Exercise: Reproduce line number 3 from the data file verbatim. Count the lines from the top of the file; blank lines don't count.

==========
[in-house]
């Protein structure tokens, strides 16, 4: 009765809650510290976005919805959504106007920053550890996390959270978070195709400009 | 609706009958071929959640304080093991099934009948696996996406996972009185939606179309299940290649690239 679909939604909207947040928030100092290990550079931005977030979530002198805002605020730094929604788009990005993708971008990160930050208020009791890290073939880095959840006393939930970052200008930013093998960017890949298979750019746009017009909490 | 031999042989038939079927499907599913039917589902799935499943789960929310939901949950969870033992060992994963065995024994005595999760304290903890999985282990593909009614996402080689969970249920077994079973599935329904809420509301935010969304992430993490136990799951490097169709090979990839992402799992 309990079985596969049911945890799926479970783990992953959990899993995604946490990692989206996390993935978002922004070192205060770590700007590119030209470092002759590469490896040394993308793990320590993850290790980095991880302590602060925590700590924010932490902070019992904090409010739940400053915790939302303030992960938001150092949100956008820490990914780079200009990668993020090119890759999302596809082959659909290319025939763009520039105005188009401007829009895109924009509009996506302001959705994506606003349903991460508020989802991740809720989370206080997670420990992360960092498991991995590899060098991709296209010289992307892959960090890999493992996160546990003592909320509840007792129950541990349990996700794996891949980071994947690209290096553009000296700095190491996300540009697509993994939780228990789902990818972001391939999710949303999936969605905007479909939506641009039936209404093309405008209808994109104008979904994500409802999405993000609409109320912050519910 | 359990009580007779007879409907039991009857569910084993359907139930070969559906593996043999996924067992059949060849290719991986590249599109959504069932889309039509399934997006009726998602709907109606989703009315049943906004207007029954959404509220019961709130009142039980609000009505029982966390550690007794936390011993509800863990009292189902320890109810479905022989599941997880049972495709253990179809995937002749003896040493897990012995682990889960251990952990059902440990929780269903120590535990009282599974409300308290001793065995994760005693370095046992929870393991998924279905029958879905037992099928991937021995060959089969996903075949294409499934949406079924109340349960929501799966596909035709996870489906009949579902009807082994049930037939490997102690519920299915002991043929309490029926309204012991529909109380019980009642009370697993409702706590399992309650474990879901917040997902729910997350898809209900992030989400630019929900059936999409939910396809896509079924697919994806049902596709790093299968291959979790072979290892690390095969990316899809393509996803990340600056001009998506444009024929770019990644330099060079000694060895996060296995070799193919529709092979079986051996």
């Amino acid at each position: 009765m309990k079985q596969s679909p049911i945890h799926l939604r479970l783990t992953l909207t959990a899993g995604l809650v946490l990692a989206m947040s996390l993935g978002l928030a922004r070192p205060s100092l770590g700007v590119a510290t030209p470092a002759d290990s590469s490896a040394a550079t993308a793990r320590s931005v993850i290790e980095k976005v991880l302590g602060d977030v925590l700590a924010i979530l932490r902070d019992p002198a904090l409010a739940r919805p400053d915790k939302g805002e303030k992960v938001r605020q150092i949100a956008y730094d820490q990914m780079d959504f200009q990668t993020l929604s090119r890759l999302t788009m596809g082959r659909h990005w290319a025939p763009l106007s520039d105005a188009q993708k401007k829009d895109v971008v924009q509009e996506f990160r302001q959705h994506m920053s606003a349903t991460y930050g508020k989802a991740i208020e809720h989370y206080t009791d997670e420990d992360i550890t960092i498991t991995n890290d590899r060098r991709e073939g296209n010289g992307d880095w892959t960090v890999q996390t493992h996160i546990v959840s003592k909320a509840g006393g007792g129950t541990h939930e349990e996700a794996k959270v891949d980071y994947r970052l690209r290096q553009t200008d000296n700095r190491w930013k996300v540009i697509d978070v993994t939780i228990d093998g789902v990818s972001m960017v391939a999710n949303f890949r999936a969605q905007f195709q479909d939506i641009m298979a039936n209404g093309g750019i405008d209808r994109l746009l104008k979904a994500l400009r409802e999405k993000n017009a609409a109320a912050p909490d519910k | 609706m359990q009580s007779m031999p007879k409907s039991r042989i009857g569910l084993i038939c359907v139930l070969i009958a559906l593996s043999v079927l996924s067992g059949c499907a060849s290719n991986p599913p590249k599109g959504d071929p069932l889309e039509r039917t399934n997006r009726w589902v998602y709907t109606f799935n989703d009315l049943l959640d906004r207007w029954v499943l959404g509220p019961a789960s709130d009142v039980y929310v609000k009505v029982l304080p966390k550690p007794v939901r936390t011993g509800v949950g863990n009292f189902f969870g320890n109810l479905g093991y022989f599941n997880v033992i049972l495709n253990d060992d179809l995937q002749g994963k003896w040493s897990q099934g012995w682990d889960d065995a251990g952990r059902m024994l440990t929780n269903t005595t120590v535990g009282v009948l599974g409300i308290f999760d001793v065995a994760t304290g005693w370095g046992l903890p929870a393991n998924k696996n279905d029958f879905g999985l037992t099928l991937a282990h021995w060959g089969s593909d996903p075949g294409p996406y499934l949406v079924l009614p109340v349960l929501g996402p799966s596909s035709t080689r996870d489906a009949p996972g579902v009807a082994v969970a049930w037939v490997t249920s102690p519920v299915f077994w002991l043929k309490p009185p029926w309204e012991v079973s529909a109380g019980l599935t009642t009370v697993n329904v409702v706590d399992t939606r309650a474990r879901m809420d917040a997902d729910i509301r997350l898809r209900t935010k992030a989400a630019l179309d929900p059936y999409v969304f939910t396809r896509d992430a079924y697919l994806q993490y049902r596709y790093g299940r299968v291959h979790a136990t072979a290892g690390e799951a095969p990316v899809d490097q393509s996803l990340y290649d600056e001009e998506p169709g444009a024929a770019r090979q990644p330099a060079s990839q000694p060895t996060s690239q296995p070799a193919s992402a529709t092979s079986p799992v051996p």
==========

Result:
């Amino acid at each position: 009765m309990k079985q596969s679909p049911i945890h799926l939604r479970l783990t992953l909207t959990a899993g995604l809650v946490l990692a989206m947040s996390l993935g978002l928030a922004r070192p205060s100092l770590g700007v590119a510290t030209p470092a002759d290990s590469s490896a040394a550079t993308a793990r320590s931005v993850i290790e980095k976005v991880l302590g602060d977030v925590l700590a924010i979530l932490r902070d019992p002198a904090l409010a739940r919805p400053d915790k939302g805002e303030k992960v938001r605020q150092i949100a956008y730094d820490q990914m780079d959504f200009q990668t993020l929604s090119r890759l999302t788009m596809g082959r659909h990005w290319a025939p763009l106007s520039d105005a188009q993708k401007k829009d895109v971008v924009q509009e996506f990160r302001q959705h994506m920053s606003a349903t991460y930050g508020k989802a991740i208020e809720h989370y206080t009791d997670e420990d992360i550890t960092i498991t991995n890290d590899r060098r991709e073939g296209n010289g992307d880095w892959t960090v890999q996390t493992h996160i546990v959840s003592k909320a509840g006393g007792g129950t541990h939930e349990e996700a794996k959270v891949d980071y994947r970052l690209r290096q553009t200008d000296n700095r190491w930013k996300v540009i697509d978070v993994t939780i228990d093998g789902v990818s972001m960017v391939a999710n949303f890949r999936a969605q905007f195709q479909d939506i641009m298979a039936n209404g093309g750019i405008d209808r994109l746009l104008k979904a994500l400009r409802e999405k993000n017009a609409a109320a912050p909490d519910k | 609706m359990q009580s007779m031999p007879k409907s039991r042989i009857g569910l084993i038939c359907v139930l070969i009958a559906l593996s043999v079927l996924s067992g059949c499907a060849s290719n991986p599913p590249k599109g959504d071929p069932l889309e039509r039917t399934n997006r009726w589902v998602y709907t109606f799935n989703d009315l049943l959640d906004r207007w029954v499943l959404g509220p019961a789960s709130d009142v039980y929310v609000k009505v029982l304080p966390k550690p007794v939901r936390t011993g509800v949950g863990n009292f189902f969870g320890n109810l479905g093991y022989f599941n997880v033992i049972l495709n253990d060992d179809l995937q002749g994963k003896w040493s897990q099934g012995w682990d889960d065995a251990g952990r059902m024994l440990t929780n269903t005595t120590v535990g009282v009948l599974g409300i308290f999760d001793v065995a994760t304290g005693w370095g046992l903890p929870a393991n998924k696996n279905d029958f879905g999985l037992t099928l991937a282990h021995w060959g089969s593909d996903p075949g294409p996406y499934l949406v079924l009614p109340v349960l929501g996402p799966s596909s035709t080689r996870d489906a009949p996972g579902v009807a082994v969970a049930w037939v490997t249920s102690p519920v299915f077994w002991l043929k309490p009185p029926w309204e012991v079973s529909a109380g019980l599935t009642t009370v697993n329904v409702v706590d399992t939606r309650a474990r879901m809420d917040a997902d729910i509301r997350l898809r209900t935010k992030a989400a630019l179309d929900p059936y999409v969304f939910t396809r896509d992430a079924y697919l994806q993490y049902r596709y790093g299940r299968v291959h979790a136990t072979a290892g690390e799951a095969p990316v899809d490097q393509s996803l990340y290649d600056e001009e998506p169709g444009a024929a770019r090979q990644p330099a060079s990839q000694p060895t996060s690239q296995p070799a193919s992402a529709t092979s079986p799992v051996p």